On March 14, Monica Jones goes to court. She will plead not guilty to manifestation of prostitution. And she will be making history in the process.
Monica is fighting back against a system that normally churns people through the cogs of justice with little resistance. Across the U.S., individuals (most of them women, many of them trans, but men too) arrested and charged on prostitution-related charges usually enter guilty pleas. When evidence consists of a police officer's word against yours, combined with social stigma towards sex workers or those profiled as such, plus overburdened and ill-prepared defense lawyers, you don't go to bat for your own innocence. You take the plea and hope for the best.
But Monica wasn't having that. She was arrested after protesting Arizona's harsh criminal justice system, which includes exceptionally stringent provisions on prostitution. She was protesting a program in Phoenix that ostensibly helps people involved in commercial sex to avoid criminal prosecution and get help, but instead sends the majority of them to jail after they "fail" the program. But as a black trans woman, she might well have been arrested anyway, thanks to a phenomenon we call "Walking While Trans." If you are a trans woman or have ever worked with us, you likely know this phrase. It describes the experience of constantly being harassed and sometimes arrested by police, who assume, simply by your existence as a trans women (particularly if you are a trans woman of color) that you must be engaging in commercial sex. All the time, everywhere.
In other words, "Walking While Trans" is a succinct summation of the interconnected biases against trans women (and trans people more broadly, sometimes called transphobia) and against people who trade sexual services for money or other things (sometimes called whorephobia) and bound up in that special sauce of racism.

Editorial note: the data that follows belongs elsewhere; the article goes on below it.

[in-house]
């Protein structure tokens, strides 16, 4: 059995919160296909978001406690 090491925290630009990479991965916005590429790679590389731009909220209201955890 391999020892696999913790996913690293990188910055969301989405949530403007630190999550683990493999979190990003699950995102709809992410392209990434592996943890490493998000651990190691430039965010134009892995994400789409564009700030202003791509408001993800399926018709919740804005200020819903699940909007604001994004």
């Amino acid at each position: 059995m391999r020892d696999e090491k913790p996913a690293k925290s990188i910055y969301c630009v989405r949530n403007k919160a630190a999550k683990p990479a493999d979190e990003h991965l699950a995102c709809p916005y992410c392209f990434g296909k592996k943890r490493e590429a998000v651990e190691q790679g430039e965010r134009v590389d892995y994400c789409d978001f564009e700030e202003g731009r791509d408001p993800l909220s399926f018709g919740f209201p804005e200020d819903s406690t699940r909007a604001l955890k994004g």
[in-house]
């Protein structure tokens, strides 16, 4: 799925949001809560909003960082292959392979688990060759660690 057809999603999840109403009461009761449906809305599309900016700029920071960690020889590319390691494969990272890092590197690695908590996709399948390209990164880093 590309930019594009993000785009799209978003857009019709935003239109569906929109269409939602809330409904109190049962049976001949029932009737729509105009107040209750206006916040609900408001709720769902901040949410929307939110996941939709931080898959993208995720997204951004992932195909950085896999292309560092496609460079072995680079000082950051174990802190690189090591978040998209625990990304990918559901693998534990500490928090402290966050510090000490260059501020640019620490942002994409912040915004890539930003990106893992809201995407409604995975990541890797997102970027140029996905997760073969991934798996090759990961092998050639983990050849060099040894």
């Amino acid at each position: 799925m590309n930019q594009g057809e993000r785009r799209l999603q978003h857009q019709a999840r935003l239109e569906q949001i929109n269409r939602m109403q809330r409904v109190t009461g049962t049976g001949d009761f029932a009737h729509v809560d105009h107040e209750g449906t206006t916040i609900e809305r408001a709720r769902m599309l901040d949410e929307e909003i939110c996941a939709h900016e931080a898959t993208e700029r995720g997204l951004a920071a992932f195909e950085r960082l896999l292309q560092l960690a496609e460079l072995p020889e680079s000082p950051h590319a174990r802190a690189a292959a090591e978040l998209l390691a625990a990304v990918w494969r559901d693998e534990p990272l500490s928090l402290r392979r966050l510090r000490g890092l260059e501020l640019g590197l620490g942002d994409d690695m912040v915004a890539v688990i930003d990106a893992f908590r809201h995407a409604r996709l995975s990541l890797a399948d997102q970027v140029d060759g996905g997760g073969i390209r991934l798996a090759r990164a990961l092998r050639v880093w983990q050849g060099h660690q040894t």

The ground-breaking part is how Monica is fighting back against all of this. Her case is emblematic of how law enforcement violates people's civil rights on a regular basis not only in Phoenix but across the U.S. She is challenging the criminalization of herself and her community, the criminalization of trans people and black people and sex workers and people of color.
Monica and other human rights defenders in Phoenix are taking their fight not just to U.S. courts, but also to the United Nations. They have already submitted a report to the UN on the U.S. government's compliance with the International Covenant on Civil and Political Rights (ICCPR). And advocates working with Monica will be in Geneva for the UN Human Rights Council's review of U.S. obligations under ICCPR the same day that Monica will be in court in Phoenix. It will be a day of action to confront racist and sexist policing.
Monica and others are also calling out those who claim to want to help sex workers, by treating people in the sex trade as victims instead of criminals -- and who think arresting sex workers is how you "help" them. New collaborations between police and non-governmental organizations, such as Project ROSE in Phoenix, allege to provide alternatives to incarceration for people involved in sex trade. Perversely, these efforts actually increase the numbers of people arrested under prostitution laws through street sweeps and mass online sting operations. In the case of Project ROSE, part of the process of "helping victims" involves taking them to a church where they interview with police and prosecutors but aren't allowed to speak with defense lawyers. Arrestees all but plead guilty in joining the program, and if they fail to meet attendance requirements -- as 70 percent of them do -- they end up in jail.
The rights violations that police commit in the course of enforcing anti-prostitution and other "quality of life" laws are so pervasive and those targeted so stigmatized that the system is rarely challenged. Which is why Monica's stance is so important.
She is part of a fierce legacy of resistance and resilience. Like countless others who have fought back against discriminatory policing, she has been targeted precisely for speaking out. Monica is fighting for her rights, but she is also acting for the rights of everyone, in Phoenix and across the country, to be free of such abuses. Let's join her in that struggle on March 14th.
Monica Jones illustration by Micah Bazant.